oremus

On long journeys by car or by plane, I like to catch up on my favorite podcast On Being with Krista Tippett.  Over the years, various poets, theologians, social scientists, and spiritual leaders have contributed to my personal faith formation through their commentary.  Whether questioning or seeking, I have found comfort and guidance both from the show’s hosts and guests.

On a recent trip to visit my daughter in Greensboro,  I had the opportunity to listen to four episodes.  I could not have asked for better company on the road trip.  Just when I think I understand what it means to center my spirit, I am reminded that there are a million beautiful ways to listen, to pray, and to grow.

Being a linguaphile, I was captured by a reference to the word oremus in an interview with Pádraig Ó Tauma.  In the episode, he and Marilyn Nelson eloquently shared their beliefs on storytelling and prayer and the deep personal connection we have to each other and to our Creator through these practices.

As a part of his description of prayer, Pádraig shared a piece he had written for his book Daily Prayer with the Corrymeela Community–an introductory chapter entitled “Oremus” or “Let us pray.”  I won’t share the spirit of the chapter because it is my hope you will find the book or it will find you when your soul needs it, but today, I am meditating on these words–the ones that captured me in the interview and have become a new form of prayer in and of themselves.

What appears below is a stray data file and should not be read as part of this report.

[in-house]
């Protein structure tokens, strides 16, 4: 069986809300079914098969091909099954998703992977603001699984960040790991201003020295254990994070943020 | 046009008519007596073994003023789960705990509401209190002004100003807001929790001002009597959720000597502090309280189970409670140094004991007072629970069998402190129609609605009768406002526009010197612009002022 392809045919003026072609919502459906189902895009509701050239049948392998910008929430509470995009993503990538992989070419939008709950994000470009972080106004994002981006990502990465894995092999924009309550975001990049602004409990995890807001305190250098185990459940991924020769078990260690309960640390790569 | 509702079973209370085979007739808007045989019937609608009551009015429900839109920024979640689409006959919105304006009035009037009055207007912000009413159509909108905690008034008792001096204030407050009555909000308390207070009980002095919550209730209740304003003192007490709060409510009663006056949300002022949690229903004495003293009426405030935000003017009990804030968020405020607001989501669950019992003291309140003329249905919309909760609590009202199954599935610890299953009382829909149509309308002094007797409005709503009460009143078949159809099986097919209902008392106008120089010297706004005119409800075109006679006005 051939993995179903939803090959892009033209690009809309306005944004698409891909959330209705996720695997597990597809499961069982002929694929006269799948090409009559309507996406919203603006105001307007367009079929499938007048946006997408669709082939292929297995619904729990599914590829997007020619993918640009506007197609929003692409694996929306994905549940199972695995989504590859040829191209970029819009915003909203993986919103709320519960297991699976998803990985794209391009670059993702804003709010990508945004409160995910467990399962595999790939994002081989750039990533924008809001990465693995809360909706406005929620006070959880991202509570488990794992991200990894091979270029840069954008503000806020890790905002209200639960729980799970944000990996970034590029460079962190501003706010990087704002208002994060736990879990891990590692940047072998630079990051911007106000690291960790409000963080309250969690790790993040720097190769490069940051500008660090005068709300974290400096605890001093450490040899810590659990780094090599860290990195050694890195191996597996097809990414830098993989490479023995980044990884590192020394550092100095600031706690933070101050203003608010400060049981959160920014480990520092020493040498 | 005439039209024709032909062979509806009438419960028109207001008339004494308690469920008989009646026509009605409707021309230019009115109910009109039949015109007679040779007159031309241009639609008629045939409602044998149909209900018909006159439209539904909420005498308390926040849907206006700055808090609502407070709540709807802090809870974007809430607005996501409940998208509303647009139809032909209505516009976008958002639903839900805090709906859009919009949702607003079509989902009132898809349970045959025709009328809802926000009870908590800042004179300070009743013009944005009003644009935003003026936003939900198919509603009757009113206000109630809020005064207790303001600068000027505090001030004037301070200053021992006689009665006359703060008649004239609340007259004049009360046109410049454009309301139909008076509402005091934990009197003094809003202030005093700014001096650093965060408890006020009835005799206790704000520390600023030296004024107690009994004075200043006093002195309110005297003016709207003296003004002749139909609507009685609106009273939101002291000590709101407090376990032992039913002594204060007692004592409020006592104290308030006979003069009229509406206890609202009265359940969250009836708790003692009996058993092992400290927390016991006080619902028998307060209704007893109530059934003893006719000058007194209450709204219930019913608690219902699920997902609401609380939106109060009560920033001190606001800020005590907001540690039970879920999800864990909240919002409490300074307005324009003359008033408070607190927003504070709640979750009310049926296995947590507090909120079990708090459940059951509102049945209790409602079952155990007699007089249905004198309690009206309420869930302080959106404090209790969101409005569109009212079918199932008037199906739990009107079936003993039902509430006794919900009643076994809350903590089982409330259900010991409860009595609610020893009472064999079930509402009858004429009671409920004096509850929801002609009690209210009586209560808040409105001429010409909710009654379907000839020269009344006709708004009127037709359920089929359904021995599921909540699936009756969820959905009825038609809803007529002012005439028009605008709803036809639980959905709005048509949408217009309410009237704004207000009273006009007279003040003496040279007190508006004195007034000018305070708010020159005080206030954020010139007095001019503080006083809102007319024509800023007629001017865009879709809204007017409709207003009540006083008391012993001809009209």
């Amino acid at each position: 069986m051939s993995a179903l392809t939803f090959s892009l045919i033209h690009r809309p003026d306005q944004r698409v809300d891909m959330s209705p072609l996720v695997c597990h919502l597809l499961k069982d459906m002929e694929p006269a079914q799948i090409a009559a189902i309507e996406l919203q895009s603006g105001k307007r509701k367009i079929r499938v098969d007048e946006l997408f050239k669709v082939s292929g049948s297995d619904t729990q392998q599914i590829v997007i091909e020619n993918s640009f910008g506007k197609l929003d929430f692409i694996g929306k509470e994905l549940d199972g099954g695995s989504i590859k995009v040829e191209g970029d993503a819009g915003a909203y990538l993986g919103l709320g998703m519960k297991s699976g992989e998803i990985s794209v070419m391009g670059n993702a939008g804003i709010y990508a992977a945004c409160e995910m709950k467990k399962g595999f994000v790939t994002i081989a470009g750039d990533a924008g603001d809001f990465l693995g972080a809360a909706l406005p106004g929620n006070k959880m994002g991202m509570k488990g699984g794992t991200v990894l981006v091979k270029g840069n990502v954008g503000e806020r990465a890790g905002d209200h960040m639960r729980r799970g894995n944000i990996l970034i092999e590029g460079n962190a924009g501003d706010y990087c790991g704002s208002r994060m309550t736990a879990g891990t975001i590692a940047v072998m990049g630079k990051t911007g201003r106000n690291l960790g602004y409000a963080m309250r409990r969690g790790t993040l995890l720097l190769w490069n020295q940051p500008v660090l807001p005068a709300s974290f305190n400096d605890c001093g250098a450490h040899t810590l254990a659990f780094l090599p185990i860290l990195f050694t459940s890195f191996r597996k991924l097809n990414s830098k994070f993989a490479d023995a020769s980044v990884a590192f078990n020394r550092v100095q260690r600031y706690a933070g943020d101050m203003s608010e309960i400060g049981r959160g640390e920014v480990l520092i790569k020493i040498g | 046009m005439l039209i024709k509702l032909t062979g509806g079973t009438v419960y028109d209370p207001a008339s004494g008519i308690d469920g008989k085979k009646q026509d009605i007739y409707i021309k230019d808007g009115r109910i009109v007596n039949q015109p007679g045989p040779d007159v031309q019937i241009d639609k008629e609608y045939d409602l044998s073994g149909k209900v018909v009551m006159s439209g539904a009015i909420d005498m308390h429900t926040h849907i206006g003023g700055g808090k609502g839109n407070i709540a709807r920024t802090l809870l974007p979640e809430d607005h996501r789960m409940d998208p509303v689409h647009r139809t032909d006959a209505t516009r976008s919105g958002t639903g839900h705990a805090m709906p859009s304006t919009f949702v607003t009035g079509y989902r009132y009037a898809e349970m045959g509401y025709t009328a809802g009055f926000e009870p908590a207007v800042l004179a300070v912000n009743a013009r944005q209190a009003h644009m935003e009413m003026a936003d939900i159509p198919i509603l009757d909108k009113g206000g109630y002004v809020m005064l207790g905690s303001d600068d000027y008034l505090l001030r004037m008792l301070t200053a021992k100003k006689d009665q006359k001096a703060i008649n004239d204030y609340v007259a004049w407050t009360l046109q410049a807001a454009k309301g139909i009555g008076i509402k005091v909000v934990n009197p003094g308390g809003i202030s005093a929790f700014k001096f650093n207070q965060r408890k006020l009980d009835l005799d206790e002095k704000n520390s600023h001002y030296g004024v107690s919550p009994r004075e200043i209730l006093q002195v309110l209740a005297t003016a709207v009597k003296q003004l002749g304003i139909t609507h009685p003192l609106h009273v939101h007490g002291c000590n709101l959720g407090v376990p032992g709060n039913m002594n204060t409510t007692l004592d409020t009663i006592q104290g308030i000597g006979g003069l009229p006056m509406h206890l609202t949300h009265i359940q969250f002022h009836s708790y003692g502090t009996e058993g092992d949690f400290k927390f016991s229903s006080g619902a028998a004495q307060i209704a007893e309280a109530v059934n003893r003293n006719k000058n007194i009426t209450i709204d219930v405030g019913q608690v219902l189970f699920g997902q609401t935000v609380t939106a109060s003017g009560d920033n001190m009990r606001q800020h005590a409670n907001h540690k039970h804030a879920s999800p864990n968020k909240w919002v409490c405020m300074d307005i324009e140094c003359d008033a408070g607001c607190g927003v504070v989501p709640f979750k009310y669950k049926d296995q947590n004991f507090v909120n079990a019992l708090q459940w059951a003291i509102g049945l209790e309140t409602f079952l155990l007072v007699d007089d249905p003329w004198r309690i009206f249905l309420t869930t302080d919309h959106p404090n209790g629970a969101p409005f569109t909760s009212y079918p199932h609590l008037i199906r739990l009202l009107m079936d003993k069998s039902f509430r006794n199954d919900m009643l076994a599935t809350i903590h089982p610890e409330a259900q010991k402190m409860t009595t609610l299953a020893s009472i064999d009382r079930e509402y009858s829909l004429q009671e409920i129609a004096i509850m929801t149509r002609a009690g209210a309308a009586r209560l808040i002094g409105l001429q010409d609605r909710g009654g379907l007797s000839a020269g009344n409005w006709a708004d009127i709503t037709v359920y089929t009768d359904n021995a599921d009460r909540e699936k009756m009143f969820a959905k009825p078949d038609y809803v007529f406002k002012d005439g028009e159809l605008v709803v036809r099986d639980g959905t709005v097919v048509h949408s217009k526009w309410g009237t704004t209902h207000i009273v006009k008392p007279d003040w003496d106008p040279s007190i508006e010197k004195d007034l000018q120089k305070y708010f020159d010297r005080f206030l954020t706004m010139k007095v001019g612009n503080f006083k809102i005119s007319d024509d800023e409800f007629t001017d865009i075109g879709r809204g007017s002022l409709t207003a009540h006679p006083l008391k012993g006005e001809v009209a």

Prayer is like poetry–like breath, like our own names–has a fundamental rhythm in our bodies.  It changes, it adapts, it varies from the canon, it sings, it swears, it is syncopated by the rhythm underneath the rhythm, the love underneath the love, the rhyme underneath the rhyme, the name underneath the name, the welcome underneath the welcome.
So let us pick up the stones over which we stumble, friends, and build altars.  Let us listen to the sound of breath in our bodies.  Let us listen to the sounds of our own voices, of our own names, of our own fears.  Let us name the harsh light and hte soft darkness that surround us.  Let’s claw ourselves out from the graves we’ve dug, let’s lick the earth from our fingers.  Let us look up, nad out, and around.  The world is big, and wide, and wild and wonderful and wicked, and our lives are murky, magnificent, malleable and full of meaning.  Oremus.  Let us pray.

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